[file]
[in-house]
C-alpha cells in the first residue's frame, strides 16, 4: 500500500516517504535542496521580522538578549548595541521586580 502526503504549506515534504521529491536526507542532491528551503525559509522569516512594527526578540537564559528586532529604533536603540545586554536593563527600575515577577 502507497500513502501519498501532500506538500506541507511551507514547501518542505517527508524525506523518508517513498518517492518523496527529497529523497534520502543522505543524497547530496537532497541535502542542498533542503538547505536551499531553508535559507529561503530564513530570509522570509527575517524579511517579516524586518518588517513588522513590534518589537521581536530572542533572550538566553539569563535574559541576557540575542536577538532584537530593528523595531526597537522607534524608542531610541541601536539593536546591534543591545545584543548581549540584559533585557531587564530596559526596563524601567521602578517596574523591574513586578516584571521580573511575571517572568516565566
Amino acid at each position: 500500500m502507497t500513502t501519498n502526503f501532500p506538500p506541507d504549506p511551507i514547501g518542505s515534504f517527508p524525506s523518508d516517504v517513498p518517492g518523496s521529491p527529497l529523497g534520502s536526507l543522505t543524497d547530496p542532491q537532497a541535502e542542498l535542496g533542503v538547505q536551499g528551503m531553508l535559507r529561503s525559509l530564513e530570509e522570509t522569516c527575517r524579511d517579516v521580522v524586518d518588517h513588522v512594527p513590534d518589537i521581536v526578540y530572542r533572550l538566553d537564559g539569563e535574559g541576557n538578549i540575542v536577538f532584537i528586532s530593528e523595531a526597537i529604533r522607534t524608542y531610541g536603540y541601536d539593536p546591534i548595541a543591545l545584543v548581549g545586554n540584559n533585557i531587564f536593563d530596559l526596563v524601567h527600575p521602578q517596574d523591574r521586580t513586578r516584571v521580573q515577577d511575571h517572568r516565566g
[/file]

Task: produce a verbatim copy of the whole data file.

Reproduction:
[in-house]
C-alpha cells in the first residue's frame, strides 16, 4: 500500500516517504535542496521580522538578549548595541521586580 502526503504549506515534504521529491536526507542532491528551503525559509522569516512594527526578540537564559528586532529604533536603540545586554536593563527600575515577577 502507497500513502501519498501532500506538500506541507511551507514547501518542505517527508524525506523518508517513498518517492518523496527529497529523497534520502543522505543524497547530496537532497541535502542542498533542503538547505536551499531553508535559507529561503530564513530570509522570509527575517524579511517579516524586518518588517513588522513590534518589537521581536530572542533572550538566553539569563535574559541576557540575542536577538532584537530593528523595531526597537522607534524608542531610541541601536539593536546591534543591545545584543548581549540584559533585557531587564530596559526596563524601567521602578517596574523591574513586578516584571521580573511575571517572568516565566
Amino acid at each position: 500500500m502507497t500513502t501519498n502526503f501532500p506538500p506541507d504549506p511551507i514547501g518542505s515534504f517527508p524525506s523518508d516517504v517513498p518517492g518523496s521529491p527529497l529523497g534520502s536526507l543522505t543524497d547530496p542532491q537532497a541535502e542542498l535542496g533542503v538547505q536551499g528551503m531553508l535559507r529561503s525559509l530564513e530570509e522570509t522569516c527575517r524579511d517579516v521580522v524586518d518588517h513588522v512594527p513590534d518589537i521581536v526578540y530572542r533572550l538566553d537564559g539569563e535574559g541576557n538578549i540575542v536577538f532584537i528586532s530593528e523595531a526597537i529604533r522607534t524608542y531610541g536603540y541601536d539593536p546591534i548595541a543591545l545584543v548581549g545586554n540584559n533585557i531587564f536593563d530596559l526596563v524601567h527600575p521602578q517596574d523591574r521586580t513586578r516584571v521580573q515577577d511575571h517572568r516565566g